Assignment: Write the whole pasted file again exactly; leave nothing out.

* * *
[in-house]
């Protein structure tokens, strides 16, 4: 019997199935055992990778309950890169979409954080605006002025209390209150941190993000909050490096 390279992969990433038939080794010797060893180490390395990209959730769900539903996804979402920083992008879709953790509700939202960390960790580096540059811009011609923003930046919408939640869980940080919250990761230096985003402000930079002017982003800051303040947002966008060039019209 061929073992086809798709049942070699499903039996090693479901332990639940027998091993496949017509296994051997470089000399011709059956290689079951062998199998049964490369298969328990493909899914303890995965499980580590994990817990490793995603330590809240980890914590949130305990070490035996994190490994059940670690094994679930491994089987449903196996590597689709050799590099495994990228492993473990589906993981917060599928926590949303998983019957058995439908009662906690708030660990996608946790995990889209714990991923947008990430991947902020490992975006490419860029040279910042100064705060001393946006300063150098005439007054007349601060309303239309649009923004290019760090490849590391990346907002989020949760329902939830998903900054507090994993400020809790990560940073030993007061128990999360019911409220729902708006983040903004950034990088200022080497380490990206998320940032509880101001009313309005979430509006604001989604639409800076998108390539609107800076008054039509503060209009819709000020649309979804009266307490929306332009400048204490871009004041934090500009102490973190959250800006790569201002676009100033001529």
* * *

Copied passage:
[in-house]
């Protein structure tokens, strides 16, 4: 019997199935055992990778309950890169979409954080605006002025209390209150941190993000909050490096 390279992969990433038939080794010797060893180490390395990209959730769900539903996804979402920083992008879709953790509700939202960390960790580096540059811009011609923003930046919408939640869980940080919250990761230096985003402000930079002017982003800051303040947002966008060039019209 061929073992086809798709049942070699499903039996090693479901332990639940027998091993496949017509296994051997470089000399011709059956290689079951062998199998049964490369298969328990493909899914303890995965499980580590994990817990490793995603330590809240980890914590949130305990070490035996994190490994059940670690094994679930491994089987449903196996590597689709050799590099495994990228492993473990589906993981917060599928926590949303998983019957058995439908009662906690708030660990996608946790995990889209714990991923947008990430991947902020490992975006490419860029040279910042100064705060001393946006300063150098005439007054007349601060309303239309649009923004290019760090490849590391990346907002989020949760329902939830998903900054507090994993400020809790990560940073030993007061128990999360019911409220729902708006983040903004950034990088200022080497380490990206998320940032509880101001009313309005979430509006604001989604639409800076998108390539609107800076008054039509503060209009819709000020649309979804009266307490929306332009400048204490871009004041934090500009102490973190959250800006790569201002676009100033001529």